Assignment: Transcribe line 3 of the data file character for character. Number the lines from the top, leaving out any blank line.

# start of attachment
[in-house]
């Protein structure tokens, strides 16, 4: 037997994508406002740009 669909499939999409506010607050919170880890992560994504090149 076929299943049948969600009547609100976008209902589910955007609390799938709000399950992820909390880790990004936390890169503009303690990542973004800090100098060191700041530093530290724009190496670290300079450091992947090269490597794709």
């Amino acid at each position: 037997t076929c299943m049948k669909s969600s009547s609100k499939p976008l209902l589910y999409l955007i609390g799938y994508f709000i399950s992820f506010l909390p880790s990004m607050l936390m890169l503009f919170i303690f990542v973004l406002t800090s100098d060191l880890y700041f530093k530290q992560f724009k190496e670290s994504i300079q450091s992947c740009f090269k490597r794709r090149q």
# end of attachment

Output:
């Amino acid at each position: 037997t076929c299943m049948k669909s969600s009547s609100k499939p976008l209902l589910y999409l955007i609390g799938y994508f709000i399950s992820f506010l909390p880790s990004m607050l936390m890169l503009f919170i303690f990542v973004l406002t800090s100098d060191l880890y700041f530093k530290q992560f724009k190496e670290s994504i300079q450091s992947c740009f090269k490597r794709r090149q």